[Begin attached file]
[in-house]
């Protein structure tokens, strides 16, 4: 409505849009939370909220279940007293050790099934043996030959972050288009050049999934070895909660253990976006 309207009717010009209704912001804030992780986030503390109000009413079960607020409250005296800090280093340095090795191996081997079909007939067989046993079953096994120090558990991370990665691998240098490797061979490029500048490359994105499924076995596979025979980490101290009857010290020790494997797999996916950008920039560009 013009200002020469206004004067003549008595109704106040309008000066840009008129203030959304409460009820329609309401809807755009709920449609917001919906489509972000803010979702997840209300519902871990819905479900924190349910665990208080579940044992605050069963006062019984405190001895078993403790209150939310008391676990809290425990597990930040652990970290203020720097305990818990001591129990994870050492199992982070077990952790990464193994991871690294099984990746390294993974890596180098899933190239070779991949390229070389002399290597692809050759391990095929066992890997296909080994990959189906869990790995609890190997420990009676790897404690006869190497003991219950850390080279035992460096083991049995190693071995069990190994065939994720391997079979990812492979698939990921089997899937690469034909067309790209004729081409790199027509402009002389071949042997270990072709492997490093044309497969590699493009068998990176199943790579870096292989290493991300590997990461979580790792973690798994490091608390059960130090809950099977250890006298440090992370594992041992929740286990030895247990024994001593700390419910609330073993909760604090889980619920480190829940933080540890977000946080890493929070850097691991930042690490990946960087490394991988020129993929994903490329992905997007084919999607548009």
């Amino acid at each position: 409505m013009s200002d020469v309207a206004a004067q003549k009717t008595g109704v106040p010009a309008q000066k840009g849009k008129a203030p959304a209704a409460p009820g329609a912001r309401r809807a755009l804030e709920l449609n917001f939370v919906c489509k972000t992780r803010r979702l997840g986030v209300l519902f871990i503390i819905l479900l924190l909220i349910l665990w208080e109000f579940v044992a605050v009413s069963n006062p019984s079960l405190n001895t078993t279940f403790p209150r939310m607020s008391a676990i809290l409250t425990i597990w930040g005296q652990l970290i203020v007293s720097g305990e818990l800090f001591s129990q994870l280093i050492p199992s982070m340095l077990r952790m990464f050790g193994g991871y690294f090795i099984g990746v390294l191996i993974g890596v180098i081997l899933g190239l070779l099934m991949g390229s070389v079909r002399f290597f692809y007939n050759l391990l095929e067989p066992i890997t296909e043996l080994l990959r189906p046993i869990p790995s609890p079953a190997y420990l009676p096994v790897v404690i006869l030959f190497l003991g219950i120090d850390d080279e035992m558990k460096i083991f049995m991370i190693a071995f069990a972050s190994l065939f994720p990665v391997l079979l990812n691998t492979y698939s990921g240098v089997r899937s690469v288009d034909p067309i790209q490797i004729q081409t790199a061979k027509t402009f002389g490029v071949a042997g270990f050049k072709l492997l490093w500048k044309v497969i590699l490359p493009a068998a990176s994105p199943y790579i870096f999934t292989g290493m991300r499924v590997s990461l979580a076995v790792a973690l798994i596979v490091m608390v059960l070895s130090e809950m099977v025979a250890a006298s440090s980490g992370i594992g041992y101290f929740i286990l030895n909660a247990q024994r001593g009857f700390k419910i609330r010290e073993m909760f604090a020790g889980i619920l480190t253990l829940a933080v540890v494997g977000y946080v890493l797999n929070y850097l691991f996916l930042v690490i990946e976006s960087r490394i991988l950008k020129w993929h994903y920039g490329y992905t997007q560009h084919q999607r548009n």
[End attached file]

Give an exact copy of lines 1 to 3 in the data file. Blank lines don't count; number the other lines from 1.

[in-house]
């Protein structure tokens, strides 16, 4: 409505849009939370909220279940007293050790099934043996030959972050288009050049999934070895909660253990976006 309207009717010009209704912001804030992780986030503390109000009413079960607020409250005296800090280093340095090795191996081997079909007939067989046993079953096994120090558990991370990665691998240098490797061979490029500048490359994105499924076995596979025979980490101290009857010290020790494997797999996916950008920039560009 013009200002020469206004004067003549008595109704106040309008000066840009008129203030959304409460009820329609309401809807755009709920449609917001919906489509972000803010979702997840209300519902871990819905479900924190349910665990208080579940044992605050069963006062019984405190001895078993403790209150939310008391676990809290425990597990930040652990970290203020720097305990818990001591129990994870050492199992982070077990952790990464193994991871690294099984990746390294993974890596180098899933190239070779991949390229070389002399290597692809050759391990095929066992890997296909080994990959189906869990790995609890190997420990009676790897404690006869190497003991219950850390080279035992460096083991049995190693071995069990190994065939994720391997079979990812492979698939990921089997899937690469034909067309790209004729081409790199027509402009002389071949042997270990072709492997490093044309497969590699493009068998990176199943790579870096292989290493991300590997990461979580790792973690798994490091608390059960130090809950099977250890006298440090992370594992041992929740286990030895247990024994001593700390419910609330073993909760604090889980619920480190829940933080540890977000946080890493929070850097691991930042690490990946960087490394991988020129993929994903490329992905997007084919999607548009």
């Amino acid at each position: 409505m013009s200002d020469v309207a206004a004067q003549k009717t008595g109704v106040p010009a309008q000066k840009g849009k008129a203030p959304a209704a409460p009820g329609a912001r309401r809807a755009l804030e709920l449609n917001f939370v919906c489509k972000t992780r803010r979702l997840g986030v209300l519902f871990i503390i819905l479900l924190l909220i349910l665990w208080e109000f579940v044992a605050v009413s069963n006062p019984s079960l405190n001895t078993t279940f403790p209150r939310m607020s008391a676990i809290l409250t425990i597990w930040g005296q652990l970290i203020v007293s720097g305990e818990l800090f001591s129990q994870l280093i050492p199992s982070m340095l077990r952790m990464f050790g193994g991871y690294f090795i099984g990746v390294l191996i993974g890596v180098i081997l899933g190239l070779l099934m991949g390229s070389v079909r002399f290597f692809y007939n050759l391990l095929e067989p066992i890997t296909e043996l080994l990959r189906p046993i869990p790995s609890p079953a190997y420990l009676p096994v790897v404690i006869l030959f190497l003991g219950i120090d850390d080279e035992m558990k460096i083991f049995m991370i190693a071995f069990a972050s190994l065939f994720p990665v391997l079979l990812n691998t492979y698939s990921g240098v089997r899937s690469v288009d034909p067309i790209q490797i004729q081409t790199a061979k027509t402009f002389g490029v071949a042997g270990f050049k072709l492997l490093w500048k044309v497969i590699l490359p493009a068998a990176s994105p199943y790579i870096f999934t292989g290493m991300r499924v590997s990461l979580a076995v790792a973690l798994i596979v490091m608390v059960l070895s130090e809950m099977v025979a250890a006298s440090s980490g992370i594992g041992y101290f929740i286990l030895n909660a247990q024994r001593g009857f700390k419910i609330r010290e073993m909760f604090a020790g889980i619920l480190t253990l829940a933080v540890v494997g977000y946080v890493l797999n929070y850097l691991f996916l930042v690490i990946e976006s960087r490394i991988l950008k020129w993929h994903y920039g490329y992905t997007q560009h084919q999607r548009n």